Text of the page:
The following is an excerpt from Episode 12 of the churchistrue Faith Crisis and Reconstruction series: Lived Experience. You can listen here. https://podcasts.apple.com/us/podcast/church-is-true-lds-mormon/id1516616452 I got my second one star review today. But don’t worry. I only the hate motivate.
To emphasize some of the lived experience aspects, I’m going to highlight David Ostler’s great book Bridges that came out last year. Bridges, Ministering to Those Who Question. David Ostler was a former mission president who came home from his mission. And he was assigned as a service missionary in his stake. In the stake, there were a thousand single adults and 80% of them were not active. He went out ministering to them and he started getting a similar kind of view from a lot of these people. And he recognized that there was a serious problem that he wanted to address.
He put up a survey to try to get some data. This is not a statistically valid survey. It’s a self selected survey, but we find some very valuable insights. And these observations go right in line with my observations, with what I’ve seen in my 10 years of doing this and the last five years of doing this very actively and interacting with a lot of people who have been through faith crisis and reconstruction.
He divided the issues into three categories and came up with the hypothesis that if the church could positively address these three areas, that these people that have been through faith crisis and a deep night of the soul faith crisis. When I read these stories they are a lot like mine. That they could remain active in the church and remain positively engaged in the church, if the church could meet their needs in three areas. Those three areas are trust, belonging, and meaning. Let’s get into some detail on that.
First is trust. Do I trust the church in my church leaders, even with the limitations of church members and leaders, I have confidence that the church and its leaders will help me find spiritual purpose and guidance?
I trust leaders and other members to help me as I make choices for my own spiritual growth. One woman responded: “Trust. I have a very hard time trusting the church because of the many times I was lied to about church history.”
I think the church is getting better. We’ve talked about this, the gospel topics essays, and we’ve moved a little bit, but I think there’s a lot more we can do.
In this study, David Ostler got both people that have gone through faith crisis and then also he had a dataset of local leaders asking them these same questions. So local leaders were asked the question, how important do you think it is to address faith crisis in these settings? 98% answered very important or important that the church address these issues in the church, generally in the stake, and at the ward level.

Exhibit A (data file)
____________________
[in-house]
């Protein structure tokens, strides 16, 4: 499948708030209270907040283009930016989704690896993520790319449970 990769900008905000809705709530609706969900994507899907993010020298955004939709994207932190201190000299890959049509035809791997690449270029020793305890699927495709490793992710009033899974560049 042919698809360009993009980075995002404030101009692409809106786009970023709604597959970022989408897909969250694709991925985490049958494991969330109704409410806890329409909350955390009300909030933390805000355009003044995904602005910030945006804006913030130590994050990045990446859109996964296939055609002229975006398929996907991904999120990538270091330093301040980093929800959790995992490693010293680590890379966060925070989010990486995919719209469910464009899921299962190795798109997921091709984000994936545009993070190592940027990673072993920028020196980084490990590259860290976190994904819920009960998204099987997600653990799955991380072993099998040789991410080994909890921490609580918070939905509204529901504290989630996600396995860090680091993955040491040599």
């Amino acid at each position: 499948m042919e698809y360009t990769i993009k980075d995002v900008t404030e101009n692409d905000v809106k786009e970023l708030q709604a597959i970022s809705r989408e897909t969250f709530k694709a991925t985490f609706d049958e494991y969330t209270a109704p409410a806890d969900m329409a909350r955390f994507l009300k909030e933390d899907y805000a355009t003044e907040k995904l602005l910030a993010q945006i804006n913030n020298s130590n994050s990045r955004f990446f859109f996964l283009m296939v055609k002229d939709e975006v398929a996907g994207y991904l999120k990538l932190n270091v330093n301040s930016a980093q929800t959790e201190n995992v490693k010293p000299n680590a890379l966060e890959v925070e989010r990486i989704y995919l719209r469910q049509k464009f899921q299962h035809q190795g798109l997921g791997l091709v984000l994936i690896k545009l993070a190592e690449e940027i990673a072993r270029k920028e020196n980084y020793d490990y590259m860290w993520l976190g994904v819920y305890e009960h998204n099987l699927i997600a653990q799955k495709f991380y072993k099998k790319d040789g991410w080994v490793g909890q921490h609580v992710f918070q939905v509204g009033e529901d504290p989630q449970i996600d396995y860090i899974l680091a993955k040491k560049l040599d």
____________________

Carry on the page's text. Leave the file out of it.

And then we take the data from those in faith crisis. The question was asked, “The church as a whole provides adequate information for leaders to help people who are in faith crisis.” Less than 1% answered strongly agree or agree.
So there’s a major disconnect that our local leaders are recognizing this is important. And people that have gone through faith crisis are overwhelmingly saying, this is not being addressed. This is really difficult. Because faith crisis is catchy.
Let’s say in a ward you had 10 people that had a real burning question about the Book of Abraham. And you had a fireside about the Book of Abraham and, you were able to present the issue in a way that it would satisfy 80% of the people. So out of your 10, eight out of 10 are fine. Two out of 10 still are troubled.
But then, by presenting the problem, now everyone in the board now is aware of the problem. They’re going home. They’re googling Book of Abraham problems. They’re reading the CES letter. You might’ve lost the 20% in that other larger group that never even questioned. So the church has a really difficult time. How do we inoculate? How do we teach these issues without spreading the problem to everyone else who isn’t? Who doesn’t have a faith crisis on their horizon right now.
And I think this is really tough to face, but I think it’s time that we just all faced it as a church. So many of our young people are going through this. So many of our young people are being faced with CES Letter issues, and the answers are not adequate right now. And I think every fact and issue that I brought up in this 12 episode podcast series, we could integrate into our curriculum somehow through seminary, institute, Sunday School lessons.
I don’t know how, but I think it’s time that the church thought about how to integrate all of these issues. The Gospel Topics Essays were a good first start, but we need to do more. We need to go deeper and we need to integrate this all through our curriculum. Maybe even we need a message from the prophet that says it’s okay to view the Book of Mormon as not historical. It’s okay to believe in evolution. It’s okay to believe that polygamy was never ordained of God. There’s a lot of questions that we’re just not sure about. It’s okay to have these alternate ideas. Is that going to cause that big of a problem?
If we just made a short statement like that, the prophet could say, we believe the Book of Mormon is historical. We believe that polygamy was ordained of God. That’s our official position. We believe that Adam and Eve were real people and that the garden of Eden is a literal event. But we understand that a lot of people are starting to view these things metaphorically.
We want them to stay in the church. We want them to feel comfortable. Could the prophet do that? I think if you ran the numbers and thought about what the downside of that is and what the upside of that is and how you can keep people in the church. I don’t think it’s that risky. I think we can pull it off.